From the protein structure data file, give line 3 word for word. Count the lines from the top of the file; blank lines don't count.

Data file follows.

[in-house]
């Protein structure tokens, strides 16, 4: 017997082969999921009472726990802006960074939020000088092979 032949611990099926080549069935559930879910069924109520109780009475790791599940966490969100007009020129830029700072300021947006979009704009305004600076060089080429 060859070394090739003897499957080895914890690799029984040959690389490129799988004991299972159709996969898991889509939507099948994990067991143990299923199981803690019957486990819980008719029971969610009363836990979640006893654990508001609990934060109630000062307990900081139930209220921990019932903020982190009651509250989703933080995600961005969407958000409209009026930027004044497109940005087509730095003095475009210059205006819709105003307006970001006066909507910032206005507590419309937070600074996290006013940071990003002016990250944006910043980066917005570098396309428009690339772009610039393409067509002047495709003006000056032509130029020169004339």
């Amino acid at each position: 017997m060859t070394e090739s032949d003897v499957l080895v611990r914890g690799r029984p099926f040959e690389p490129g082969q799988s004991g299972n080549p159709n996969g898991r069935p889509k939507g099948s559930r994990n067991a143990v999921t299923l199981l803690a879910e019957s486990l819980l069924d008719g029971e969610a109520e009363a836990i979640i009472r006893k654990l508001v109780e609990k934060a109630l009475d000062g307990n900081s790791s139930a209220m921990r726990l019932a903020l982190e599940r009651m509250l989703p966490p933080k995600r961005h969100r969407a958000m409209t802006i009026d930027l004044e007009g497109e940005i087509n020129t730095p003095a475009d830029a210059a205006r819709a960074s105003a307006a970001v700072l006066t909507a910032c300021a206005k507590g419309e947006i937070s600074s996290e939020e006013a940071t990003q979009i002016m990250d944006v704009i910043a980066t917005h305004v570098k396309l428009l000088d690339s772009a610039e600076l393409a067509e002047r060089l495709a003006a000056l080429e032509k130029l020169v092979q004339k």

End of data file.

């Amino acid at each position: 017997m060859t070394e090739s032949d003897v499957l080895v611990r914890g690799r029984p099926f040959e690389p490129g082969q799988s004991g299972n080549p159709n996969g898991r069935p889509k939507g099948s559930r994990n067991a143990v999921t299923l199981l803690a879910e019957s486990l819980l069924d008719g029971e969610a109520e009363a836990i979640i009472r006893k654990l508001v109780e609990k934060a109630l009475d000062g307990n900081s790791s139930a209220m921990r726990l019932a903020l982190e599940r009651m509250l989703p966490p933080k995600r961005h969100r969407a958000m409209t802006i009026d930027l004044e007009g497109e940005i087509n020129t730095p003095a475009d830029a210059a205006r819709a960074s105003a307006a970001v700072l006066t909507a910032c300021a206005k507590g419309e947006i937070s600074s996290e939020e006013a940071t990003q979009i002016m990250d944006v704009i910043a980066t917005h305004v570098k396309l428009l000088d690339s772009a610039e600076l393409a067509e002047r060089l495709a003006a000056l080429e032509k130029l020169v092979q004339k």